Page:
To say any more about the plot could ruin it - this is a film that deserves to be seen with as little previous knowledge of possible, something that shouldn't be too difficult (if you haven't read the book on which it is based) thanks to the restrained advertising campaign, which is in itself a miracle in the age of the spoiler trailer. But believe me when I say that Gone Girl contains one of the most interesting, captivating stories I've ever seen in a film, drawing you in from the start and consistently subverting expectations and developing in unpredictable ways, never letting go of the audience. It's a fantastically paced movie that doesn't contain a single dull moment, an impressive feat when you consider a running time of just under two and a half hours.
It's a film of 2 distinct parts, splitting the running time fairly equally between a mystery and a thriller, separated by a plot twist that is only obvious in retrospect. The film keeps a consistent tone throughout, a typically "David Fincher" grim reality that is used to mask the more unbelievable aspects of the story while also allowing the dark humour embedded in the film to get through. Large parts of Gone Girl are pure satire, particularly the parts involving the medias growing interest in the case and how easily they decide that "Nick did it" based on pure speculation. It's a mocking look at the witch-hunt mentality that the media can inspire, with one scene in particular having a sympathetic, supporting crowd turning into an angry mob in seconds based on a few sentences from one person.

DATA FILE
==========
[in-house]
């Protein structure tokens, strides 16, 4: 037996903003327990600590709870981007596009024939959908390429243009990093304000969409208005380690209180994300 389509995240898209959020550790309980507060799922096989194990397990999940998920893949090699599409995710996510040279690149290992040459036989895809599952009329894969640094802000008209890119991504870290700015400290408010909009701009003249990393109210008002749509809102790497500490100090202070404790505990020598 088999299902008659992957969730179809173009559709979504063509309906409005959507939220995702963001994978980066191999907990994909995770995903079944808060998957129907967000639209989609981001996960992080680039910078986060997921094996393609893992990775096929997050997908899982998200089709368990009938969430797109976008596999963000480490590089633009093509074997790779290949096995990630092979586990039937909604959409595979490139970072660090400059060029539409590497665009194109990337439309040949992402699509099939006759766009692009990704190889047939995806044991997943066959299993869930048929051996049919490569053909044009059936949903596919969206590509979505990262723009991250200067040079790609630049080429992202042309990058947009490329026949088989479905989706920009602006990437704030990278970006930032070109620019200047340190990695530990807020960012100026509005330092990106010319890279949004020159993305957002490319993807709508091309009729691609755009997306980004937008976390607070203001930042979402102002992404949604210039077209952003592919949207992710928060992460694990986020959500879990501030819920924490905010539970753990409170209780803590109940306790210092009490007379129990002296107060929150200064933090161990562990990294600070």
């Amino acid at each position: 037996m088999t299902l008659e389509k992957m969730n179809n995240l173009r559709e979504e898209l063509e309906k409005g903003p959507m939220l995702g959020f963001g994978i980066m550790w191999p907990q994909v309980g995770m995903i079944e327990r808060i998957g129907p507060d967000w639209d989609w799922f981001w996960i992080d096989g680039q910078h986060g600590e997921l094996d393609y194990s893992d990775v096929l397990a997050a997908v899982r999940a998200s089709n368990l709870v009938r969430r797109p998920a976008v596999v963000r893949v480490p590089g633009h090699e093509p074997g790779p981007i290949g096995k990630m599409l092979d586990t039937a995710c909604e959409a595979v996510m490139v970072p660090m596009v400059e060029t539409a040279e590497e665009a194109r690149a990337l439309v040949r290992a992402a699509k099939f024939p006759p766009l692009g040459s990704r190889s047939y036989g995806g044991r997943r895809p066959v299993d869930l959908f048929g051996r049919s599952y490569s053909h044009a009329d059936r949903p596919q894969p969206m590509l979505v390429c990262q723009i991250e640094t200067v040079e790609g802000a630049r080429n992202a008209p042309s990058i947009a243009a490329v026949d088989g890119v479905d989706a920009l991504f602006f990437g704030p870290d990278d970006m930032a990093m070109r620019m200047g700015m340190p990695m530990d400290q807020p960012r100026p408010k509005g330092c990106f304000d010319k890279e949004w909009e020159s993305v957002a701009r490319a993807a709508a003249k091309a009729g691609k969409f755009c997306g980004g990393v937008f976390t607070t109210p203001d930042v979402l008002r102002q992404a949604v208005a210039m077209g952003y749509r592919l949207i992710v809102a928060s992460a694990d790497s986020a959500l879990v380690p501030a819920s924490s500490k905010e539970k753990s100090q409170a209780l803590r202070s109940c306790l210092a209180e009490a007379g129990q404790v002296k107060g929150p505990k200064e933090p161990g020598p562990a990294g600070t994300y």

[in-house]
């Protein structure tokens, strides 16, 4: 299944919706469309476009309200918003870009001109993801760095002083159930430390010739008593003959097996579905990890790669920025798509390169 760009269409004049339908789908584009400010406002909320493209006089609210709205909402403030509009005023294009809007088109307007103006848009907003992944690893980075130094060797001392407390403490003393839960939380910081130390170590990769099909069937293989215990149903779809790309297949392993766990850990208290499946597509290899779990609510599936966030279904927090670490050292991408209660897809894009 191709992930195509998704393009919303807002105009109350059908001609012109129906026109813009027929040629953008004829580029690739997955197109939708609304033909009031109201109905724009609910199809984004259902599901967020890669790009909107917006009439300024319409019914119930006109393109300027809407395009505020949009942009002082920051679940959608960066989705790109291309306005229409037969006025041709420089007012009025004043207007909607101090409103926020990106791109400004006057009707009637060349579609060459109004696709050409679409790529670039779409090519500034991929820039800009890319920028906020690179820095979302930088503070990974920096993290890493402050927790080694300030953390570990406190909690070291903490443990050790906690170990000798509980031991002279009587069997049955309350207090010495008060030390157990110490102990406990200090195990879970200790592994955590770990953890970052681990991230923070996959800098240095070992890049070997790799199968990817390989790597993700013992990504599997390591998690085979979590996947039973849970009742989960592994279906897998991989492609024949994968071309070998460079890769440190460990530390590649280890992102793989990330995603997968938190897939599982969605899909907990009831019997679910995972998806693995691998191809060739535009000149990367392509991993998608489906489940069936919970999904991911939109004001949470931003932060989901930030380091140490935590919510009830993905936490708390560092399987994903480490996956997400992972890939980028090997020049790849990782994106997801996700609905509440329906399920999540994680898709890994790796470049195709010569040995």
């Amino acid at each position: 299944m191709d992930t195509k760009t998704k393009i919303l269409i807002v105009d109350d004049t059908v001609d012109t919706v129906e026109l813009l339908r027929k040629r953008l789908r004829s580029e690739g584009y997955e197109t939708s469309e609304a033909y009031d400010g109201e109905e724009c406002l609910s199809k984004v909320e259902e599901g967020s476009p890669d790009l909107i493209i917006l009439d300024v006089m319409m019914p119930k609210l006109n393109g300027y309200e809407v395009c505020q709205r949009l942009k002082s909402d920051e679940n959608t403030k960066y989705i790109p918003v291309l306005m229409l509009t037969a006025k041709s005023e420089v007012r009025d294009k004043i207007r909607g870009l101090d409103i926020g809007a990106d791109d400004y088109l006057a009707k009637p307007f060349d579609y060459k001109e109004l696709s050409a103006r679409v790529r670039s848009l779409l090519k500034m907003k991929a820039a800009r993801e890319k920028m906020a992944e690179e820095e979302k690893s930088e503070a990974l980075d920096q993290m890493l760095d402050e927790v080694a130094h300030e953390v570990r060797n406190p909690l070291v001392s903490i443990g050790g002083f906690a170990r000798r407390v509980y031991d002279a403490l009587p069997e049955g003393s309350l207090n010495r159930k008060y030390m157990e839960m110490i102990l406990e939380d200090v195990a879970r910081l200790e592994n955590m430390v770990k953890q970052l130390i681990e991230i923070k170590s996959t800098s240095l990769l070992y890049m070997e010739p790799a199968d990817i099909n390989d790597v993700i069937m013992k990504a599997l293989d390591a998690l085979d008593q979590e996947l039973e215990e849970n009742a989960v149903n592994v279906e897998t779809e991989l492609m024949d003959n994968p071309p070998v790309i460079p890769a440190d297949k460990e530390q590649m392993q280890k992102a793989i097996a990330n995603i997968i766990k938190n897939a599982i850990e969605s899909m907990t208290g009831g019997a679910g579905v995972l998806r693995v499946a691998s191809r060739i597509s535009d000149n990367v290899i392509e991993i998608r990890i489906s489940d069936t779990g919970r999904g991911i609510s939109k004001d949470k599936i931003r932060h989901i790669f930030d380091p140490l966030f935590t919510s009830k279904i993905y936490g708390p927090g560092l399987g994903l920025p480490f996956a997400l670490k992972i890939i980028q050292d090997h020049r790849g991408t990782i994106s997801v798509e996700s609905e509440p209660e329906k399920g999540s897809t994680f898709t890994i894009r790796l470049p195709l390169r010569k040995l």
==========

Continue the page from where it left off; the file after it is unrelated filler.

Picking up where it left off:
Originally presented as the archetypal couple, both Nick and Amy Dunne are fully realised, three-dimensional characters by the end of the film, each of them conforming to and then subverting audience expectations throughout. The film slowly peels away the layers of deception that covers their marriage as it progresses, each new reveal taking the story in a new direction while also changing the audiences perception of the plot and the characters involved. I can only assume that the casting of Ben Affleck and Rosamund Pike was deliberate here - both actors that have struggled with typecasting in the past, being used to portray characters that are constantly battling the idea that they are being defined by their relationship despite every effort to avoid that.
Both of the leads play their characters excellently, with Rosamund Pike in particular giving what may well end up being the defining performance of her career. Both Nick and Amy are characters that the wrong actor or the wrong director could have easily mishandled, but there is a deft touch throughout that keeps things on track. If people are still doubtful of Affleck's acting abilities after his mid-Nougties losing streak, Gone Girl is surely the film to change minds if Argo didn't already. There is something to be said for the supporting cast as well, with a lot of strange casting decisions (including Tyler Perry and Neil Patrick-Harris) really paying off.
Gone Girl has quickly become one of my favourite films released this year, defying expectations throughout and creating a film that isn't afraid to make an audience feel uncomfortable. Not everyone will like Gone Girl, and there is already controversy about if the film is misogynistic or not (I don't think it is), but it's tense, enthralling and at times darkly funny, and it has one of the most interesting, memorable and down right loathsome antagonists of recent years. Controversial or not, this is a film that deserves to be seen, and I cannot recommend it enough.